Italian Mannerist Painter, 1503-1572
Agnolo di Cosimo (November 17, 1503 ?C November 23,1572), usually known as Il Bronzino, or Agnolo Bronzino (mistaken attempts also have been made in the past to assert his name was Agnolo Tori and even Angelo (Agnolo) Allori), was an Italian Mannerist painter from Florence. The origin of his nickname, Bronzino is unknown, but could derive from his dark complexion, or from that he gave many of his portrait subjects. It has been claimed by some that he had dark skin as a symptom of Addison disease, a condition which affects the adrenal glands and often causes excessive pigmentation of the skin. Related Paintings of Agnolo Bronzino :. | Portrait of Garcia de'Maedici | Allegory of Happiness | Portrait of Guidubaldo della Rovere | Maria | Portrat des Ugolino Martelli |
Related Artists:Jean Simeon Chardin
(2 November 1699 - 6 December 1779) was an 18th-century French painter. He is considered a master of still life, and is also noted for his genre paintings which depict kitchen maids, children, and domestic activities. Carefully balanced composition, soft diffusion of light, and granular impasto characterize his work.
Chardin was born in Paris, the son of a cabinetmaker, and rarely left the city. He lived on the Left Bank near Saint-Sulpice until 1757, when Louis XV granted him a studio and living quarters in the Louvre.
Chardin entered into a marriage contract with Marguerite Saintard in 1723, whom he did not marry until 1731. He served apprenticeships with the history painters Pierre-Jacques Cazes and Noël-Nicolas Coypel, and in 1724 became a master in the Academie de Saint-Luc.
According to one nineteenth-century writer, at a time when it was hard for unknown painters to come to the attention of the Royal Academy, he first found notice by displaying a painting at the "small Corpus Christi" (held eight days after the regular one) on the Place Dauphine (by the Pont Neuf). Van Loo, passing by in 1720, bought it and later assisted the young painter
was an Irish painter.
Born in Dublin, Hickey was the son of Noah, a confectioner in Capel Street, and Anne Hickey. A younger brother was John Hickey, the sculptor. He was trained at the Royal Dublin Society schools under Robert West.
Hickey painted primarily portraits and genre scenes. He traveled widely, working in India, Portugal, Italy and England, residing in Bath between 1776 and 1780. On his voyage to India, the vessel in which he was travelling was captured by French and Spanish fleets which led him to Lisbon, where, after receiving a number of commissions, he remained for several years. He eventually reached Bengal and stayed there until 1791 when he returned to England. He then traveled as far as Peking, China with George Macartney, 1st Earl Macartney as the expedition's official portrait painter.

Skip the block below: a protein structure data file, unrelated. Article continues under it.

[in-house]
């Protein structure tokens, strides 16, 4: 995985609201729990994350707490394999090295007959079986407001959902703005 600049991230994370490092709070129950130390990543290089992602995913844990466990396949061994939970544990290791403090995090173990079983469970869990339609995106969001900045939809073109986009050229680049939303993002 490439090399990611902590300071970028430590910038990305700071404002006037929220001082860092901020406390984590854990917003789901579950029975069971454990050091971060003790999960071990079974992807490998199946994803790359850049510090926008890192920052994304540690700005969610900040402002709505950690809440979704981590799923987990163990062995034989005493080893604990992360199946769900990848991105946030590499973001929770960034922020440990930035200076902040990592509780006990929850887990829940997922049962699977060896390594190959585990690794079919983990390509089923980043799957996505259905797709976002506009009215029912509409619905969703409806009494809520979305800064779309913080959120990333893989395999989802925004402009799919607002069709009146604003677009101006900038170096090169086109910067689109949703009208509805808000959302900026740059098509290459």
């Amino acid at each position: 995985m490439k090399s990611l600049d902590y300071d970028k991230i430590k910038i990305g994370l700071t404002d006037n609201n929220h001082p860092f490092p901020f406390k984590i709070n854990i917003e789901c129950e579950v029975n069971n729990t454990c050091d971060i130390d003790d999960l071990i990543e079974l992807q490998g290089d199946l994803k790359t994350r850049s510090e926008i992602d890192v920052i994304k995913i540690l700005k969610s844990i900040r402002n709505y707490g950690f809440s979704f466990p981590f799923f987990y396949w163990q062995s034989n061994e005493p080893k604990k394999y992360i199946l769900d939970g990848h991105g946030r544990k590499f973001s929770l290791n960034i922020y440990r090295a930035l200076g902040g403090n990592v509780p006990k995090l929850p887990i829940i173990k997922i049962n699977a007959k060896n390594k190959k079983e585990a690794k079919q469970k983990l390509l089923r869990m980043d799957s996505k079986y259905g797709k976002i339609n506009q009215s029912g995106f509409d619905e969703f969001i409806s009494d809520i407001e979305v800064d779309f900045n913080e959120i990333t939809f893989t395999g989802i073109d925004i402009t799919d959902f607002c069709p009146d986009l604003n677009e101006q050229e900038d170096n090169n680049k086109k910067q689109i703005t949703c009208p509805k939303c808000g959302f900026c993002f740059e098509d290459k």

He returned to Ireland shortly after the death of his brother John in January 1796. In 1797, he was commissioned by Dr. Robert Emmet, State Physician for Ireland, to paint a portrait of the doctor's son, Robert, and daughter, Mary. By 1798 he had returned to India where he landed just in time for the start of the Fourth Mysore War, which kept him engaged in painting. He resided in Madras until his death in 1824.
In addition to his artistic talents, he is reputed to have been a sparkling conversationalist who rarely failed to charm his sitters. The Courtauld Institute of Art (London), the Honolulu Academy of Arts, the National Gallery of Ireland, the Tate and the Victoria Art Gallery (Bath, England) are among the public collections having paintings by Thomas Hickey.John James Audubon
Audubon, John James ~ Bobwhite (Virginia Partridge), 1825Audubon developed his own methods for drawing birds. First, he killed them using fine shot to prevent them from being torn to pieces. He then used fixed wires to prop them up into a natural position, unlike the common method of many ornithologists of first preparing and stuffing the specimens into a rigid pose. When working on a major specimen, like an eagle, he would spend up to four 15 hour days, preparing, studying, and drawing it. His paintings of birds are set true-to-life in their natural habitat and often caught them in motion, especially feeding or hunting. This was in stark contrast with the stiff representations of birds by his contemporaries, such as Alexander Wilson. He also based his paintings on his own field observations.
He worked primarily with watercolor early on, then added colored chalk or pastel to add softness to feathers, especially those of owls and herons. He would employ multiple layers of watercoloring, and sometimes use gouache. Small species were often drawn to scale, placed on branches with berries, fruit, and flowers, sometimes in flight, and often with many individual birds to present all views of anatomy. Larger birds were often placed in their ground habitat or perching on stumps. At times, as with woodpeckers, he would combine several species on one page to offer contrasting features. Nests and eggs are frequently depicted as well, and occasionally predators, such as snakes. He usually illustrated male and female variations, and sometimes juveniles. In later drawings, he had aides render the habitat for him. Going behind faithful renderings of anatomy, Audubon employed carefully constructed composition, drama, and slightly exaggerated poses to achieve artistic as well as scientific effects.